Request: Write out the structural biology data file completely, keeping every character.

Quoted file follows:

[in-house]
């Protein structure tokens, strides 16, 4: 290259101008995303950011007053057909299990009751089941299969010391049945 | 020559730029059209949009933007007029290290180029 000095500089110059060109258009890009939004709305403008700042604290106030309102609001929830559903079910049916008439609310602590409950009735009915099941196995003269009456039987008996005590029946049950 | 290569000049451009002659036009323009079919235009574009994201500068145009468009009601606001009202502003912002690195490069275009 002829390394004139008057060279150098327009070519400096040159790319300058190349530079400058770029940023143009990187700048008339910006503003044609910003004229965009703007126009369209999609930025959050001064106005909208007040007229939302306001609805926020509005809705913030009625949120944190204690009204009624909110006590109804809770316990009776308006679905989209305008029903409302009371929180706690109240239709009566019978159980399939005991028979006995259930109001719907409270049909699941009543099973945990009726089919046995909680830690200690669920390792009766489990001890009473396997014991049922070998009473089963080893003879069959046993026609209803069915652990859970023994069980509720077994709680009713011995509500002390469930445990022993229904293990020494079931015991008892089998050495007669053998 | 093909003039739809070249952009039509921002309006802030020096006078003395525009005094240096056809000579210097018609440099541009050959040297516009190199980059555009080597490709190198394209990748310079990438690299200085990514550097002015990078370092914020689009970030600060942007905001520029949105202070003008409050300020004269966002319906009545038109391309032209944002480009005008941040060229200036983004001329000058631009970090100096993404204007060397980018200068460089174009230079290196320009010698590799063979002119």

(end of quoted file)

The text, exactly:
[in-house]
């Protein structure tokens, strides 16, 4: 290259101008995303950011007053057909299990009751089941299969010391049945 | 020559730029059209949009933007007029290290180029 000095500089110059060109258009890009939004709305403008700042604290106030309102609001929830559903079910049916008439609310602590409950009735009915099941196995003269009456039987008996005590029946049950 | 290569000049451009002659036009323009079919235009574009994201500068145009468009009601606001009202502003912002690195490069275009 002829390394004139008057060279150098327009070519400096040159790319300058190349530079400058770029940023143009990187700048008339910006503003044609910003004229965009703007126009369209999609930025959050001064106005909208007040007229939302306001609805926020509005809705913030009625949120944190204690009204009624909110006590109804809770316990009776308006679905989209305008029903409302009371929180706690109240239709009566019978159980399939005991028979006995259930109001719907409270049909699941009543099973945990009726089919046995909680830690200690669920390792009766489990001890009473396997014991049922070998009473089963080893003879069959046993026609209803069915652990859970023994069980509720077994709680009713011995509500002390469930445990022993229904293990020494079931015991008892089998050495007669053998 | 093909003039739809070249952009039509921002309006802030020096006078003395525009005094240096056809000579210097018609440099541009050959040297516009190199980059555009080597490709190198394209990748310079990438690299200085990514550097002015990078370092914020689009970030600060942007905001520029949105202070003008409050300020004269966002319906009545038109391309032209944002480009005008941040060229200036983004001329000058631009970090100096993404204007060397980018200068460089174009230079290196320009010698590799063979002119």